Effective viral suppression is necessary to reduce hepatocellular carcinoma development in cirrhotic patients with chronic hepatitis B: Results of a 10-year follow up
High viral load is an independent risk factor for development of hepatocellular carcinoma (HCC) in patients with chronic hepatitis B (CHB). Antiviral therapy can reduce but not eliminate the risk of HCC. The aim of this study was to identify the risk factors for HCC development in CHB patients during antiviral therapy.
CHB patients with HBV DNA level ≥104 copies/mL, with or without compensated cirrhosis receiving adefovir were followed up every 6 months for 10 years (2004–2014). The primary endpoint was the development of HCC. The cumulative incidence and risk factors of HCC were evaluated by the Kaplan-Meier method and multivariate Cox proportional hazards models.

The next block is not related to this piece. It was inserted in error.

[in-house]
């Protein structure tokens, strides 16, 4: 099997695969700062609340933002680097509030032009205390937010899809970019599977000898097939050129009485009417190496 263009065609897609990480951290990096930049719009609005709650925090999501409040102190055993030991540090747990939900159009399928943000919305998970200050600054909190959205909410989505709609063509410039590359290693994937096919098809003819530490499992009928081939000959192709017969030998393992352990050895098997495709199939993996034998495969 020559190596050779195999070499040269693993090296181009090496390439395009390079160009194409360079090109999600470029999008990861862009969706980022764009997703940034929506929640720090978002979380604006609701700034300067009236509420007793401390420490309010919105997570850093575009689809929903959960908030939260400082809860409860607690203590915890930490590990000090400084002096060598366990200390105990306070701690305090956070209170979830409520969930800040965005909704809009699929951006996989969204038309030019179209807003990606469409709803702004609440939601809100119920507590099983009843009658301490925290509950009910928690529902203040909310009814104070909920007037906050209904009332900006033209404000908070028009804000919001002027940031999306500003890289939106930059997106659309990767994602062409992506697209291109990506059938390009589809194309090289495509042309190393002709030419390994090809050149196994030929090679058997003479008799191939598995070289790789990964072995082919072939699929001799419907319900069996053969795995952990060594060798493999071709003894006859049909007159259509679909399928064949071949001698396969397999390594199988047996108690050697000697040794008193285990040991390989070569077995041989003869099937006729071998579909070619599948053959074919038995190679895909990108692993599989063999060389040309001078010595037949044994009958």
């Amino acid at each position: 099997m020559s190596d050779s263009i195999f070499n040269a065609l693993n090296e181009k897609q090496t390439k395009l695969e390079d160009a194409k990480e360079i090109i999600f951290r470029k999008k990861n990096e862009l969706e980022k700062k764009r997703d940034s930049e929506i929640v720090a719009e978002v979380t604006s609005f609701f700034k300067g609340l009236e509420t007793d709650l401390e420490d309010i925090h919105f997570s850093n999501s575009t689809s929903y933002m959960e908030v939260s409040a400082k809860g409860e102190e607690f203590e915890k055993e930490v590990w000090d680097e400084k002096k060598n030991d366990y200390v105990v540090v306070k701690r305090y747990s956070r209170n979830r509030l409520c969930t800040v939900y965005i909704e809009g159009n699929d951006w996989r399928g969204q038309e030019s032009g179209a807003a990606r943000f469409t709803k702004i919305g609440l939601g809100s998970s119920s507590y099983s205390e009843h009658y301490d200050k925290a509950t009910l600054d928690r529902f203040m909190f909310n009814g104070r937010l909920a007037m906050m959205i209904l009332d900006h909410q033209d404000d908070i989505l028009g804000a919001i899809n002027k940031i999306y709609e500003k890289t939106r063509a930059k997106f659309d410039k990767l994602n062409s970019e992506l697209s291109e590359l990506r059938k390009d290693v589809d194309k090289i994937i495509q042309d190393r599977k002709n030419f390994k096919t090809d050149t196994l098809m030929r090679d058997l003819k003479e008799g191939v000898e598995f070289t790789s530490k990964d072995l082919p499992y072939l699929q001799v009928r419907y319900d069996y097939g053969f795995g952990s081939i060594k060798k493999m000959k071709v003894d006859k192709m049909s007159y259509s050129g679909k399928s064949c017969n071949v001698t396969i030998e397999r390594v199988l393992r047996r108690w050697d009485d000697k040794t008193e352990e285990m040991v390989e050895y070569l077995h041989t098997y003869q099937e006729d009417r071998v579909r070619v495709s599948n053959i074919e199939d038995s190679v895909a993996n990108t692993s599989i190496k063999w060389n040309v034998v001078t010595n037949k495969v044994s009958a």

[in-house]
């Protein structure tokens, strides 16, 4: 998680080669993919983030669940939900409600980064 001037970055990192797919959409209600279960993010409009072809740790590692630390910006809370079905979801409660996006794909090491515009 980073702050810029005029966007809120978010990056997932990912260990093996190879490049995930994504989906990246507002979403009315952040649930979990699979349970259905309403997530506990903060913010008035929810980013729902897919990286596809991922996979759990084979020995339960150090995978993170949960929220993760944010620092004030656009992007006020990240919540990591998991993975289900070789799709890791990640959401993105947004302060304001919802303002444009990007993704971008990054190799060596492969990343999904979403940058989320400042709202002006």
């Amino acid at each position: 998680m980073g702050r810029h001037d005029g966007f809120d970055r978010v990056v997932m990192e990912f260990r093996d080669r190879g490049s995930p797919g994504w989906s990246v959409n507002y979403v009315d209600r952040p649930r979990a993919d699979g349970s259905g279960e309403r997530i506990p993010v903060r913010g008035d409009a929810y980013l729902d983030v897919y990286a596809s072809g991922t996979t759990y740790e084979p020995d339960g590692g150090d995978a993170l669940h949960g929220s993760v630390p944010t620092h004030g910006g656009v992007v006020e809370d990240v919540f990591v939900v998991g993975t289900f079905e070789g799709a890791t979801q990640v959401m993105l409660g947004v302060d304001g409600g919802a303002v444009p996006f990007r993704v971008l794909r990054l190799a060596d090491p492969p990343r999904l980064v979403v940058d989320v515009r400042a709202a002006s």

At baseline, 28 of the 120 patients (23.3%) were cirrhotic. One patient developed HCC within 1 year, and therefore 119 patients were analyzed. At the end-point of follow-up, 59.7% (71/119) patients achieved virological remission (VR). Overall, 16 patients developed HCC, giving a 10-year cumulative incidence of 15.73%. Multivariate analysis showed that cirrhosis at baseline and failure to achieve VR were significant risk factors for HCC. The 10-year incidence of HCC was significantly higher in cirrhotic than noncirrhotic patients (43.16% vs. 7.05%, P < .0001). For cirrhotic patients, the 10-year incidence of HCC was significantly higher in patients without VR than those with VR (62.24% vs. 27.78%, P = .0139).
Cirrhosis at baseline and failure to achieve VR during antiviral therapy were significant risk factors for HCC development in CHB patients. Effective viral suppression is necessary to reduce HCC development in cirrhotic CHB patients.